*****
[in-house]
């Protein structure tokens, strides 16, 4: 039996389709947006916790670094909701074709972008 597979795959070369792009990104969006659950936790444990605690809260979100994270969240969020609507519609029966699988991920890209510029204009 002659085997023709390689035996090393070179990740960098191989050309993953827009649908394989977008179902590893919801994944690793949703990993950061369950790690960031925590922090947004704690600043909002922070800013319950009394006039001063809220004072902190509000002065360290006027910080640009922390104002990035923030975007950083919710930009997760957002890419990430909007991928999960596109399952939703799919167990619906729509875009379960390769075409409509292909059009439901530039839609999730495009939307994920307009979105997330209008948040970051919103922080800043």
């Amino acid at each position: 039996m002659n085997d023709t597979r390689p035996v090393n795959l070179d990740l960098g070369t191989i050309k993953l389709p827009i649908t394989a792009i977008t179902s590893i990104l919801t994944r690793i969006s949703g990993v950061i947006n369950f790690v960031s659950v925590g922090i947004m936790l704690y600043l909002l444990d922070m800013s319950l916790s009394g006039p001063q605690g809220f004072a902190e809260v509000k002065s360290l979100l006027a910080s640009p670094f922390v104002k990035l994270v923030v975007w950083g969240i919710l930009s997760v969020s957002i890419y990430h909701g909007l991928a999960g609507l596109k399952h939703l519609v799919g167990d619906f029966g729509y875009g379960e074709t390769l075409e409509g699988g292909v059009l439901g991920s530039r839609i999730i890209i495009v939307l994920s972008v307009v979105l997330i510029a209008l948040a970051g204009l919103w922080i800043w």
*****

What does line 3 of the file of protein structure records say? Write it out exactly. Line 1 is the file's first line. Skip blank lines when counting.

């Amino acid at each position: 039996m002659n085997d023709t597979r390689p035996v090393n795959l070179d990740l960098g070369t191989i050309k993953l389709p827009i649908t394989a792009i977008t179902s590893i990104l919801t994944r690793i969006s949703g990993v950061i947006n369950f790690v960031s659950v925590g922090i947004m936790l704690y600043l909002l444990d922070m800013s319950l916790s009394g006039p001063q605690g809220f004072a902190e809260v509000k002065s360290l979100l006027a910080s640009p670094f922390v104002k990035l994270v923030v975007w950083g969240i919710l930009s997760v969020s957002i890419y990430h909701g909007l991928a999960g609507l596109k399952h939703l519609v799919g167990d619906f029966g729509y875009g379960e074709t390769l075409e409509g699988g292909v059009l439901g991920s530039r839609i999730i890209i495009v939307l994920s972008v307009v979105l997330i510029a209008l948040a970051g204009l919103w922080i800043w």